A workplace bullying claim against broadcaster Ray Hadley by former producer Chris Bowen has been settled out of court.
A workplace bullying claim against broadcaster Ray Hadley by former producer Chris Bowen has been settled out of court.

Ray Hadley bullying case settled out of court

A workplace bullying claim against broadcaster Ray Hadley has been settled out of court.

The 2GB presenter's former panel operator and producer Chris Bowen was suing Hadley in the New South Wales District Court claiming damages for mental harm.

At a preliminary hearing in June Bowen alleged the talkback tyro had subjected him to a 16-year campaign of bullying, harassment and intimidation while they worked together on Hadley's No.1 rating morning show.

Producer Chris Bowen and radio host Ray Hadley in 2GB Sydney studios.
Producer Chris Bowen and radio host Ray Hadley in 2GB Sydney studios.

Sources from 2GB owner Nine confirmed the matter had been settled out of court following mediation. Hadley was off air last Monday when the mediation is understood to have taken place.

Both parties have been muzzled from saying anything further about the case, which is understood to have been settled for a substantial financial sum.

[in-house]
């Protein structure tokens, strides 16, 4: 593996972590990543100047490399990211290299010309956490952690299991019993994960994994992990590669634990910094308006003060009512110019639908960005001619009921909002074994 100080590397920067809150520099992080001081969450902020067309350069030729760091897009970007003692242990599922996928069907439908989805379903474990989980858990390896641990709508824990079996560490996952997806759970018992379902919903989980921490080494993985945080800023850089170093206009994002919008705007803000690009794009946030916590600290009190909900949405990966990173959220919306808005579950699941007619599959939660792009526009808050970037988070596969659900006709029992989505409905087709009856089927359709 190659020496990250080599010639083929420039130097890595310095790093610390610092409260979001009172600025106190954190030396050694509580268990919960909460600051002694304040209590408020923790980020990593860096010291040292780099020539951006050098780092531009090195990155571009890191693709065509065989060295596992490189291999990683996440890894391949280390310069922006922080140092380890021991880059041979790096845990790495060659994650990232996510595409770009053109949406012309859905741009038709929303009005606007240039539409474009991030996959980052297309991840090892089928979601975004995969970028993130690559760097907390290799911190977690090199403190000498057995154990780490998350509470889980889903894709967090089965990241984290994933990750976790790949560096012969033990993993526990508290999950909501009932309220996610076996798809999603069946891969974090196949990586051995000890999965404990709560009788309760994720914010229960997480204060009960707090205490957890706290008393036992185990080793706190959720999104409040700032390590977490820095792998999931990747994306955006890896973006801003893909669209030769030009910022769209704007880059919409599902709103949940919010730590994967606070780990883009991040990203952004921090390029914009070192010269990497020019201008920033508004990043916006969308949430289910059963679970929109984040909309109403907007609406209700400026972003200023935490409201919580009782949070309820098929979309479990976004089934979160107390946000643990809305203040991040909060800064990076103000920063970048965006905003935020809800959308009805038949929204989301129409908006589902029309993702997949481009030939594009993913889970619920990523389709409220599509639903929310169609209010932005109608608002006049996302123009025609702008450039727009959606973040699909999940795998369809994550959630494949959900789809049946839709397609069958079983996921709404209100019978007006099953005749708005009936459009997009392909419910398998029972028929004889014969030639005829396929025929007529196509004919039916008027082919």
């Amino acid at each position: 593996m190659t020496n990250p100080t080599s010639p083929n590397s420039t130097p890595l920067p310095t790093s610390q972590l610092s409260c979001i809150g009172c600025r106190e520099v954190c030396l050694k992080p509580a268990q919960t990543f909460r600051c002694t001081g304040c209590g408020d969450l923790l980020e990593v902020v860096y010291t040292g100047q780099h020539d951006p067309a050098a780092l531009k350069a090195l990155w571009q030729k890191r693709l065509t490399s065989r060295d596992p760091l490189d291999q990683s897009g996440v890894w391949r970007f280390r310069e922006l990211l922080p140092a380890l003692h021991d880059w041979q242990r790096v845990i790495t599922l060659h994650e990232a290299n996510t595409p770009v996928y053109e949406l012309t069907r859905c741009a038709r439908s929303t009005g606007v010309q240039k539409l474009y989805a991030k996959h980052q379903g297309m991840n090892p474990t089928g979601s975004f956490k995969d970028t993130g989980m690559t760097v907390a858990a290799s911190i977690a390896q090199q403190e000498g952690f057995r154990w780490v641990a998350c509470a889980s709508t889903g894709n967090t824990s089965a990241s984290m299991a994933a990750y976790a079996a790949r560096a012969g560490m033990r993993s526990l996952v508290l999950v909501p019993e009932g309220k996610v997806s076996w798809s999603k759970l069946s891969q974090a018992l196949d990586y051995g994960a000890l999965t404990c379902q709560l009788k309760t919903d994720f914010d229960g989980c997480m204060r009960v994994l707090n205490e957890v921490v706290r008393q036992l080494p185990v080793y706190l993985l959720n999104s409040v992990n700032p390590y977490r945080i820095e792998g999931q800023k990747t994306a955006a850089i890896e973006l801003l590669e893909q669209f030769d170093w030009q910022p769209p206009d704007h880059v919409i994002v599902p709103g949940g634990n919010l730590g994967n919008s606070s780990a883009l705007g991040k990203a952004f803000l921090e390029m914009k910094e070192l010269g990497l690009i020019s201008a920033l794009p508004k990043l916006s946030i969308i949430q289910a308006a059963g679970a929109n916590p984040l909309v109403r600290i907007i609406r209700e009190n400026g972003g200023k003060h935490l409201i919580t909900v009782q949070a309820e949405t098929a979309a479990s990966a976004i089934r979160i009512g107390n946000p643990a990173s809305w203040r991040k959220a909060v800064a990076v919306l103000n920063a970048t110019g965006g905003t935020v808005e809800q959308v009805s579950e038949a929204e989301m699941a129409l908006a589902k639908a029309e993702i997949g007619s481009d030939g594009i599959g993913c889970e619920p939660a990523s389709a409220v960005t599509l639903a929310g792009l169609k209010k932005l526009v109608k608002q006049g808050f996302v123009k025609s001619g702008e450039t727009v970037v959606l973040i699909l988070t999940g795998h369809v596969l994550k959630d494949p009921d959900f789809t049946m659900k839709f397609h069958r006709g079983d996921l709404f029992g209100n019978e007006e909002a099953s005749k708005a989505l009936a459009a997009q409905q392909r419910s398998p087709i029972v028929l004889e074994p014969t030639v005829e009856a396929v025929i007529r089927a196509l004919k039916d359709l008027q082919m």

Bowen's barrister Shaun McCarthy told the court in June that his client was making 175 separate allegations of intimidation, bullying and harassment against Hadley.

"Mr Bowen is alleging Mr Hadley bullied, harassed, intimidated him on no less than 1,000 occasions when the pair worked shoulder to shoulder,' Mr McCarthy said.

At an earlier hearing he said: "On 20 occasions Mr Hadley called my client a bald, fat c***".

Hadley's lawyer Callan O'Neill argued Bowen's "vague" case had a "lack of factual underpinning" with no precise dates or times of when the alleged incidents took place.

Acting Judge James Curtis ordered the parties into mediation, which took place 10 days ago and resulted in the settlement.

Radio host Ray Hadley. Picture: Channel 9
Radio host Ray Hadley. Picture: Channel 9

The bullying allegations were first revealed in The Daily Telegraph last year after Bowen took to Facebook to say he had "suffered mental health problems" after 16-years of working with Hadley.

The next day Hadley apologised on air and described how their relationship over the years had become "very close - probably more like a father and son relationship".

"Given what he had to deal with personally I tried as best I could to help him through some very difficult situations," he said.

"At times our relationship could be volatile, he would go off and so could I."

"I am regretful I wasn't more supportive. I am sorry for any hurt I have caused him," he said.

Originally published as Ray Hadley bullying case settled out of court


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